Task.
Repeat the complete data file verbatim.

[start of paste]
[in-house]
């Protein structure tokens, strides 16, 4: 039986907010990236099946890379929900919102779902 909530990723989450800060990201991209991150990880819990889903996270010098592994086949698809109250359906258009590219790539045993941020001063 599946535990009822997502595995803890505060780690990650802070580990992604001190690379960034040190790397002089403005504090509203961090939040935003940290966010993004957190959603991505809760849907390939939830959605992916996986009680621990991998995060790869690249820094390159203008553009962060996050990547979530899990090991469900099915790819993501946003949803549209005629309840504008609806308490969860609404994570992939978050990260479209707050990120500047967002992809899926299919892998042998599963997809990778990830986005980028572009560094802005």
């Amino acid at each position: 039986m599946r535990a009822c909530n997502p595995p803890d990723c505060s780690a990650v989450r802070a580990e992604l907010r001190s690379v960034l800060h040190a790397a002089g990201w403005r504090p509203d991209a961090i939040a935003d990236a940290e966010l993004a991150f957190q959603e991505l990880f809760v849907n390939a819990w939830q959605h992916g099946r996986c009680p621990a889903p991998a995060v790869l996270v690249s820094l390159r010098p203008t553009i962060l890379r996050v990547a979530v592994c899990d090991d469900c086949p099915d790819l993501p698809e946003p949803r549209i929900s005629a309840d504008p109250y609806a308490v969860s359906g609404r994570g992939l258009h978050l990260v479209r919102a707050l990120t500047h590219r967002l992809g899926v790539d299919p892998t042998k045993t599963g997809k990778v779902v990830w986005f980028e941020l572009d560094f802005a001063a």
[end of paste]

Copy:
[in-house]
């Protein structure tokens, strides 16, 4: 039986907010990236099946890379929900919102779902 909530990723989450800060990201991209991150990880819990889903996270010098592994086949698809109250359906258009590219790539045993941020001063 599946535990009822997502595995803890505060780690990650802070580990992604001190690379960034040190790397002089403005504090509203961090939040935003940290966010993004957190959603991505809760849907390939939830959605992916996986009680621990991998995060790869690249820094390159203008553009962060996050990547979530899990090991469900099915790819993501946003949803549209005629309840504008609806308490969860609404994570992939978050990260479209707050990120500047967002992809899926299919892998042998599963997809990778990830986005980028572009560094802005």
């Amino acid at each position: 039986m599946r535990a009822c909530n997502p595995p803890d990723c505060s780690a990650v989450r802070a580990e992604l907010r001190s690379v960034l800060h040190a790397a002089g990201w403005r504090p509203d991209a961090i939040a935003d990236a940290e966010l993004a991150f957190q959603e991505l990880f809760v849907n390939a819990w939830q959605h992916g099946r996986c009680p621990a889903p991998a995060v790869l996270v690249s820094l390159r010098p203008t553009i962060l890379r996050v990547a979530v592994c899990d090991d469900c086949p099915d790819l993501p698809e946003p949803r549209i929900s005629a309840d504008p109250y609806a308490v969860s359906g609404r994570g992939l258009h978050l990260v479209r919102a707050l990120t500047h590219r967002l992809g899926v790539d299919p892998t042998k045993t599963g997809k990778v779902v990830w986005f980028e941020l572009d560094f802005a001063a």